The main module in the two previous versions explicitly called the loading and saving functions of the various databases, but you don't need to do that anymore. The GameLoop class has functions to do that for you.

So instead of manually loading all the databases in the main module, you'll declare a GameLoop object instead. Later on, in the actual while-loop, the GameLoop objects' Loop function is called. Here's the main part of the main function, with the important sections bolded:

 try {  GameLoop gameloop;  ListeningManager<Telnet, Logon> lm;     ConnectionManager<Telnet, Logon> cm( 128, 60, 65536 );     lm.SetConnectionManager( &cm );     lm.AddPort( 5100 );     while( Game::Running() ) {         lm.Listen();         cm.Manage();  gameloop.Loop();  ThreadLib::YieldThread();     }  }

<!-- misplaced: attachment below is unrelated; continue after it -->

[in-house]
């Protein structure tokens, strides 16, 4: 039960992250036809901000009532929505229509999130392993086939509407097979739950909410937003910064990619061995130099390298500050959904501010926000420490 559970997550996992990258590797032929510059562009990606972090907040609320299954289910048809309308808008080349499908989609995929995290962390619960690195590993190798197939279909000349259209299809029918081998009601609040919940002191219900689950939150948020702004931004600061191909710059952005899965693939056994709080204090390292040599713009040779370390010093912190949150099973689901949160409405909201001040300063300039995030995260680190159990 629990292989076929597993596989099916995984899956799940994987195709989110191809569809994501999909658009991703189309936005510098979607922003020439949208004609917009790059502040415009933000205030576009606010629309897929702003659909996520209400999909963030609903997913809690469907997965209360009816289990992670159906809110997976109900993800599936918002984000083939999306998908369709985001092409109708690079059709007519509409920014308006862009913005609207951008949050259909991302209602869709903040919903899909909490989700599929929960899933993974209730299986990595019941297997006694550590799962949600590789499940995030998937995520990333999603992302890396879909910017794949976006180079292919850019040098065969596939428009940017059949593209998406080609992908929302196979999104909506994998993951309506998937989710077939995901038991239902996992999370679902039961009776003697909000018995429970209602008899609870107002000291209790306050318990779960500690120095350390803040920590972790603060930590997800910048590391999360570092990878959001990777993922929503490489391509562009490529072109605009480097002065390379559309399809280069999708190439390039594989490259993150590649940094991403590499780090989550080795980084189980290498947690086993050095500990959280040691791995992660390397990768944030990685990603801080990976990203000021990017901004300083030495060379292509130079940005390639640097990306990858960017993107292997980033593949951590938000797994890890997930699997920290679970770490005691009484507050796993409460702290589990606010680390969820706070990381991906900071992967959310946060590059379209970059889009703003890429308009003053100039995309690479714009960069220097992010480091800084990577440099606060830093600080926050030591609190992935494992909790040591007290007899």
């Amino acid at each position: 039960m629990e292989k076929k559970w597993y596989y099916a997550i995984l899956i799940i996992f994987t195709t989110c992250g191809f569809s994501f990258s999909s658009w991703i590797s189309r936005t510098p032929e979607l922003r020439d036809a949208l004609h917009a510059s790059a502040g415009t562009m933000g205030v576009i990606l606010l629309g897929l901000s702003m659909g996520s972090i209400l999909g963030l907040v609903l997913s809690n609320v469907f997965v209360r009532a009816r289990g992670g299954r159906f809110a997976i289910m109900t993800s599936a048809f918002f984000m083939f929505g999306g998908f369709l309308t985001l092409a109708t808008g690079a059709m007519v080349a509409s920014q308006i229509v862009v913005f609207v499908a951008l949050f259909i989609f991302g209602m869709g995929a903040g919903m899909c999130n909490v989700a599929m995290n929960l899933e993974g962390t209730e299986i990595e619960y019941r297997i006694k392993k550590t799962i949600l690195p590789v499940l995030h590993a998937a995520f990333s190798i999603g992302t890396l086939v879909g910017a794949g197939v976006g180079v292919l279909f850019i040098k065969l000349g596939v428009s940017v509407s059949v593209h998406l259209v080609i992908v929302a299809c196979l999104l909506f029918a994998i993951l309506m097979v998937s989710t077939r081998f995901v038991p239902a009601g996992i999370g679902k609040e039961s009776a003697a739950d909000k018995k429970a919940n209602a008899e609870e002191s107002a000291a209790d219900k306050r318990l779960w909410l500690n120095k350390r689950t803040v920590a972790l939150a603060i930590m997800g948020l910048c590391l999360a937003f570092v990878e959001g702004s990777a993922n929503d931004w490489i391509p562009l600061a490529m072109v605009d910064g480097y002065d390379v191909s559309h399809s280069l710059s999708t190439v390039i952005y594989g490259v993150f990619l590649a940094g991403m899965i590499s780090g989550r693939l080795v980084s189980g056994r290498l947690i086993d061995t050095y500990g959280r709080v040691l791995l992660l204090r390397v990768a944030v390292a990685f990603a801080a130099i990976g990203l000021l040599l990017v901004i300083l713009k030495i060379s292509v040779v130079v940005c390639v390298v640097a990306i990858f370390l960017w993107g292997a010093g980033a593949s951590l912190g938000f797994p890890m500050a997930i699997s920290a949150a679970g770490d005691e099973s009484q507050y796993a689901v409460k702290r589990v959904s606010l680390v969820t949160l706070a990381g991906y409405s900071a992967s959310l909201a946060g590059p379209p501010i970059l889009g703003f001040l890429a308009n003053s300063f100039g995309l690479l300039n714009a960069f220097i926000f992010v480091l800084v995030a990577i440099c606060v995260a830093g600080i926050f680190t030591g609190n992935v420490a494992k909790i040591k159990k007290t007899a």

The loop object is created at the top of the previous code segment. The loop object automatically loads all databases when it is created, so you don't have to do that here anymore.

The next bolded line shows the function that calls GameLoop::Loop inside the main while-loop. This ensures that the loop object performs all the necessary timer-based actions (enemy attacking, spawning, player health regeneration, and database saving).

The final bolded element is the final bracket on the last line of the code. When your code exits this try-block, the GameLoop object goes out of scope, which means that its destructor is called. A GameLoop 's destructor automatically saves all of the databases that need to be saved, so there's no need to manually call those earlier.

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MUD Game Programming
MUD Game Programming (Premier Press Game Development)
ISBN: 1592000908
EAN: 2147483647
Year: 2003
Pages: 147
Authors: Ron Penton